Another lovely memory and photo, Esther. Reminds me of my daughter being into the Spice girls (she would definitely cringe about that one now) and turning all her Barbie dolls into Spice dolls by colouring and cutting their hair! For some reason, I used to find Andy Pandy and Looby Loo a bit scary, perhaps because of the way they needed “waking up”…

    My favourite TV programmes were Trumpton and Camberwick Green, and after that Hector’s House (though the interaction between the dog Hector and frog Kiki is quite bizarre).

    You were lucky having frilly dresses. I remember awful hand-knitted green tights and my hair being horribly short (unlike most of the other girls who had lovely long locks). The tights itched horribly. I wasn’t allowed to grow my hair until I reached the age of about six. By then, we had moved house and I was the only girl in the class with short hair. My hair seemed to take years and years to grow…Maybe my mother was punishing me for that scissor incident.

    • esthernewton says:

      I did have very short hair at one point and burst into tears when my grandad told me I looked like a boy! I’ve grown it long ever since! Thank you for sharing your memory, Helen.

      • Helen says:

        Was it just short or short and layered? The latter (like mine was for the first five years of my life) takes forever to grow out… I don’t think you have looked like a boy even with short hair Esther – your grandad obviously just had a strong preference for seeing it long.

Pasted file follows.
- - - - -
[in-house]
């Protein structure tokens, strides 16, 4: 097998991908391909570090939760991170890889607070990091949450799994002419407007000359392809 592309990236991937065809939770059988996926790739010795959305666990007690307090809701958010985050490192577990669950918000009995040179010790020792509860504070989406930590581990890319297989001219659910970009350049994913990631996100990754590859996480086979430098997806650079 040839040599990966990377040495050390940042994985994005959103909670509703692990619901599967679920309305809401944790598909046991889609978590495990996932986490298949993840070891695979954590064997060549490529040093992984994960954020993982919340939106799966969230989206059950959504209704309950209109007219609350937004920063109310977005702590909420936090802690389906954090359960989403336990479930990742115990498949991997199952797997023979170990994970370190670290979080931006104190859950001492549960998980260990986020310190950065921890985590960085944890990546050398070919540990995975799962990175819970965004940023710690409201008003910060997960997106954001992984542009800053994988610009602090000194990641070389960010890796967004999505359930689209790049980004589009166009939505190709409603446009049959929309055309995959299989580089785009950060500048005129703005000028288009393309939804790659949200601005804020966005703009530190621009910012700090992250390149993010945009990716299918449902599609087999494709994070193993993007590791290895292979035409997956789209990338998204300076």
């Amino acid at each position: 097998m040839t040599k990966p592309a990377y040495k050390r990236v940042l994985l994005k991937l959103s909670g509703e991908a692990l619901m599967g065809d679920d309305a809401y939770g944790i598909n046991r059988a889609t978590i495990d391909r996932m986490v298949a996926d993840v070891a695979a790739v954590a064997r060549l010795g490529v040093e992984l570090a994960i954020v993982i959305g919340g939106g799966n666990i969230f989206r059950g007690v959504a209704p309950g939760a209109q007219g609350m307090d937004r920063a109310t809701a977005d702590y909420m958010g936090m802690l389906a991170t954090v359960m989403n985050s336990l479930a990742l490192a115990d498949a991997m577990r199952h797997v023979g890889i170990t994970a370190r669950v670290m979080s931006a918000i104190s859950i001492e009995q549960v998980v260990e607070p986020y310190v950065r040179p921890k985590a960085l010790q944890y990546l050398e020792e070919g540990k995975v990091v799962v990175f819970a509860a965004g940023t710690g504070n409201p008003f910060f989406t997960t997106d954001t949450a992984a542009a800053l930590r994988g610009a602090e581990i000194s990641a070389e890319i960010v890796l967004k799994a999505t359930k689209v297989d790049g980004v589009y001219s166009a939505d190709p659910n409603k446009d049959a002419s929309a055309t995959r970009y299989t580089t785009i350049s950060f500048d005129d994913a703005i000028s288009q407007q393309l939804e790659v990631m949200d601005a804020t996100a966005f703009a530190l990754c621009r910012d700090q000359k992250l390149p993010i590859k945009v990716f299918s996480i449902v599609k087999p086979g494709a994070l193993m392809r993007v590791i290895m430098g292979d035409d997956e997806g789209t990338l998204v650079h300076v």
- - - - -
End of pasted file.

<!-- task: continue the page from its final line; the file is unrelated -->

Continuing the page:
• esthernewton says:

        Thanks for your thoughtful comments, Helen. It was short – half-way up the back of my neck, but it didn’t take too long to grow out.

  4. Blimey! Was Andy Pandy still on when you were little? You’ll be telling us next you used to watch Muffin the Mule.
    You are right, though, about kids these days being different – or rather, they have a different environment. Personally, I wouldn’t trade with them.
    Great picture, by the way.

  5. I get the same looks from my niece (about to turn 18) when I ask her if she still likes One Direction 😀 Four years ago, she’d do anything to get a ticket to go and see them. I remember watching Andy Pandy but was moe of a ‘Teddy’ man. He was always the naughty one.
    Thanks for taking us back, Esther.

  6. TanGental says:

    So you were Busted, were you ? (sorry, couldn’t resist). TBH I like them – ‘That’s what I go to school for’ is a cracker. My daughter met them when a school friend’s dad knew their manager; she’s moved on but even at 23 I think she’d go to their concert. Me, I’m shamed ot say I was always Teddy while my bro was Andy P and my gran Looby – she wanted to be a woodentop. And I had this thing about Gilbert O’Sullivan – his music not his hair of cardies; I soon moved onto Karen Carpenter but even that caused no end of problems wat school when my mates were into Deep Purple and Santana and Frank Zappa and Pink Floyd and Bad Company…